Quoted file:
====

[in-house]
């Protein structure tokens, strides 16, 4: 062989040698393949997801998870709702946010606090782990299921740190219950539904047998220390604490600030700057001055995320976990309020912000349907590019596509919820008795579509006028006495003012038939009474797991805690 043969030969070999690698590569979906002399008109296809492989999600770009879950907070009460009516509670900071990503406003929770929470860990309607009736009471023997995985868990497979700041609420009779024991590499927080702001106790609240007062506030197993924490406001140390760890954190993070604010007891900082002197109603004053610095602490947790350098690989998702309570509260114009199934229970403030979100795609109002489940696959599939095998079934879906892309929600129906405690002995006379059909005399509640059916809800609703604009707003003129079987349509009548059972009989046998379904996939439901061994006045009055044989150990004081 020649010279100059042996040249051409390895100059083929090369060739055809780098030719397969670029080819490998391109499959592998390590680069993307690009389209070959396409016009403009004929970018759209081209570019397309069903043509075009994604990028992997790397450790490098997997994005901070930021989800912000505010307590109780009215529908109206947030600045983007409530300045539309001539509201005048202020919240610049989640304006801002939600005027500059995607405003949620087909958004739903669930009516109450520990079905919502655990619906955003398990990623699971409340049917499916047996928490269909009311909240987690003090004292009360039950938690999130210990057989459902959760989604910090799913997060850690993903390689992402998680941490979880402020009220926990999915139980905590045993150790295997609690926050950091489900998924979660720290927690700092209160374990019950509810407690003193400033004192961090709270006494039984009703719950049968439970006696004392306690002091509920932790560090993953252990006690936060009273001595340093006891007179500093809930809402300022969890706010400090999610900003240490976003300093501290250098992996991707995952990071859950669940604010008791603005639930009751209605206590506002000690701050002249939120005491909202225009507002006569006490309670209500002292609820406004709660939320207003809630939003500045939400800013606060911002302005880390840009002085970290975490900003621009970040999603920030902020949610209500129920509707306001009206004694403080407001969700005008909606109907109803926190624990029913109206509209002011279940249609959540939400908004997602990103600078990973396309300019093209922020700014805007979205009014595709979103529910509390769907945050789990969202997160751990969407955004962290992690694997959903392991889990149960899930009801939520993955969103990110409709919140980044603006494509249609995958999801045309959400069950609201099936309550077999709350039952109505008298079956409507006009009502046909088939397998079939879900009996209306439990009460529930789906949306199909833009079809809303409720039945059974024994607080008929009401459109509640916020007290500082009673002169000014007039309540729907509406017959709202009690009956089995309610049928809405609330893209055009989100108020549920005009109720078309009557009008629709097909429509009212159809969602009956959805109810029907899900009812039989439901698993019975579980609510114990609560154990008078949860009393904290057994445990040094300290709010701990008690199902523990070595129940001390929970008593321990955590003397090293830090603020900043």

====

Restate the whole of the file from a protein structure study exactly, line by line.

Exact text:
[in-house]
């Protein structure tokens, strides 16, 4: 062989040698393949997801998870709702946010606090782990299921740190219950539904047998220390604490600030700057001055995320976990309020912000349907590019596509919820008795579509006028006495003012038939009474797991805690 043969030969070999690698590569979906002399008109296809492989999600770009879950907070009460009516509670900071990503406003929770929470860990309607009736009471023997995985868990497979700041609420009779024991590499927080702001106790609240007062506030197993924490406001140390760890954190993070604010007891900082002197109603004053610095602490947790350098690989998702309570509260114009199934229970403030979100795609109002489940696959599939095998079934879906892309929600129906405690002995006379059909005399509640059916809800609703604009707003003129079987349509009548059972009989046998379904996939439901061994006045009055044989150990004081 020649010279100059042996040249051409390895100059083929090369060739055809780098030719397969670029080819490998391109499959592998390590680069993307690009389209070959396409016009403009004929970018759209081209570019397309069903043509075009994604990028992997790397450790490098997997994005901070930021989800912000505010307590109780009215529908109206947030600045983007409530300045539309001539509201005048202020919240610049989640304006801002939600005027500059995607405003949620087909958004739903669930009516109450520990079905919502655990619906955003398990990623699971409340049917499916047996928490269909009311909240987690003090004292009360039950938690999130210990057989459902959760989604910090799913997060850690993903390689992402998680941490979880402020009220926990999915139980905590045993150790295997609690926050950091489900998924979660720290927690700092209160374990019950509810407690003193400033004192961090709270006494039984009703719950049968439970006696004392306690002091509920932790560090993953252990006690936060009273001595340093006891007179500093809930809402300022969890706010400090999610900003240490976003300093501290250098992996991707995952990071859950669940604010008791603005639930009751209605206590506002000690701050002249939120005491909202225009507002006569006490309670209500002292609820406004709660939320207003809630939003500045939400800013606060911002302005880390840009002085970290975490900003621009970040999603920030902020949610209500129920509707306001009206004694403080407001969700005008909606109907109803926190624990029913109206509209002011279940249609959540939400908004997602990103600078990973396309300019093209922020700014805007979205009014595709979103529910509390769907945050789990969202997160751990969407955004962290992690694997959903392991889990149960899930009801939520993955969103990110409709919140980044603006494509249609995958999801045309959400069950609201099936309550077999709350039952109505008298079956409507006009009502046909088939397998079939879900009996209306439990009460529930789906949306199909833009079809809303409720039945059974024994607080008929009401459109509640916020007290500082009673002169000014007039309540729907509406017959709202009690009956089995309610049928809405609330893209055009989100108020549920005009109720078309009557009008629709097909429509009212159809969602009956959805109810029907899900009812039989439901698993019975579980609510114990609560154990008078949860009393904290057994445990040094300290709010701990008690199902523990070595129940001390929970008593321990955590003397090293830090603020900043």